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Under the Arbor Issue 38
April 20, 2023
In This Issue:
~ Artificial Intelligence vs. Natural Intelligence ~
How A Head without a Heart Imperils Nature
April is my favorite month. While it's still too early to plant much of anything out, the bulbs are starting to bring color back into the world, the birds have returned to fill the air with the music of their territorial stake-outs, and the redbuds have exploded into their unique pinkypurple joy.
This is all helping to lift me out of the winter blues, which this year have held me in a particularly foreboding grip. It's as though there has been a collective darkness swirling around like a tornado on the horizon, something that feels threatening but is not quite nameable.
It's starting to feel as though we are collectively losing our minds, or rather our hearts. It seems as though our world, the whole world, is losing a sense of the sacred in creation, as well as in ourselves.
Now of course I don't include everyone in this statement, but there seems to be a palpable clamor building in society - at least the one I live in - to "climb to the top of the heap", no matter what or who we step over to get there, including what's left of the biosphere, which has, up to this point, supported us all.
Do any of you happen to remember Julia Butterfly Hill, who lived for two full years, 180 feet up in a thousand-year-old redwood tree without once coming down? In the late 90s she coined the phrase "more, better, faster, now" to describe the mindset that was capable of mowing down entire redwood forests - some trees of which had been alive since the time of Christ - so people could build decks.
Twenty years on, artificial intelligence is now exponentially accelerating the "more, better, faster, now" mindset into an uncontrollable, heartless, soulless thing. And we'd better master it and get on board or we'll be left behind! Use it to do research (whose research?)! Use it to write poems to woo your "love" interest! Use it to write your Master's thesis for you! Use it to design 3D-printed food! Use it to rearrange genes to improve species!
Use it to target your customer (or your enemy). Use it to manipulate search so that people see and read what you want them to see and read. Use it for unspeakable military purposes. Let it use itself to engineer its own future without humans even being able to track what it's doing, because it is doing it too fast for humans to grok.
Even without AI, every lit screen everywhere is trying to sell me something I don't need, desperately trying to convince me why I do need it. Take a hard look at what consumerism has done to our planet, and is doing to humanity, especially on the other side of the world, where the suffering is conveniently out of sight/out of "mind" (heart).
Is artificial intelligence actually going to fix any of our problems, or just speed things up so radically that we are distracted right out of our own ability to think - slowly, carefully and with heart - for ourselves?
So What Does This Have to Do with Growing a Vegetable Garden?People grow vegetable gardens for all kinds of reasons - financial, food security, nutritional, recreational and even artistic reasons, all of which bring great rewards.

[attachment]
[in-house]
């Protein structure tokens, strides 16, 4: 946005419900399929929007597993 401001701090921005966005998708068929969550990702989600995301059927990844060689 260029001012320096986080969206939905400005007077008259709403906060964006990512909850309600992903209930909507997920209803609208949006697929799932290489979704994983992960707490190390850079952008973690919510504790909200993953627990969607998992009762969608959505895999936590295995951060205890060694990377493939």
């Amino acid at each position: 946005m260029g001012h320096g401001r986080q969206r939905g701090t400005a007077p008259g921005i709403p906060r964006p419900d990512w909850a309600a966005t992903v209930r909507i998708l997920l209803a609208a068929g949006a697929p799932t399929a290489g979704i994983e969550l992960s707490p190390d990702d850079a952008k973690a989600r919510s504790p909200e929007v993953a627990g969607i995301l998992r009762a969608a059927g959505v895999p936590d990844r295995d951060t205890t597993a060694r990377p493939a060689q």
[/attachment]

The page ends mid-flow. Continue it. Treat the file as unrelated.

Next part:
But I wonder if perhaps we may also have gut-level, instinctive motivation that comes from some deeper place, a place of remembrance that life is sacred, mysterious, not of our making. A place where the heart of humanity, and the hearts of all the other living things that make up earth's intertwined ecosystems, connect.
When we are intimately involved, directly and hands-on, with the earth and living beings, we participate in a dance that has been going on since the beginning of humanity, and which has real, embodied meaning.
Perhaps our inner being craves a conscious connection with the Love that holds atoms together, that makes the redbud blossoms burst open in April, that connects earth to heaven, that transforms sunlight into food, and that recycles the dead back into life again in an eternal dance.
Growing a vegetable garden is a primal act of Love.
Love is a quality of heart. Even in darkness, grief, fear, pain, and all the other possible troubles of life, Love is always there when we get out of our heads and drop down into our hearts. As I quoted last April, a Sufi master once said "Love is not a feeling, it the greatest power in creation."
Let's not fool ourselves into believing that our "creations" can ever be an improvement upon those of the Divine Intelligence that expresses itself as galaxies, as elephants, as photosynthesis, as a growing child in a mother's womb.
Instead of trying to dominate nature, let's get back into our gardens and work together with nature to bring forth Love made manifest as food for ourselves and our loved ones. Instead of thinking only of what we can get out of the earth, let's learn to see what we are capable of giving back.
DedicationVegetable Garden Guru is dedicated to the renewal of regenerative, sustainable, organic vegetable gardening around the world. May we become gardeners of healthful, nutrient-dense food, careful stewards of soil, and may the plants we tend remind us to always keep growing toward the Light.
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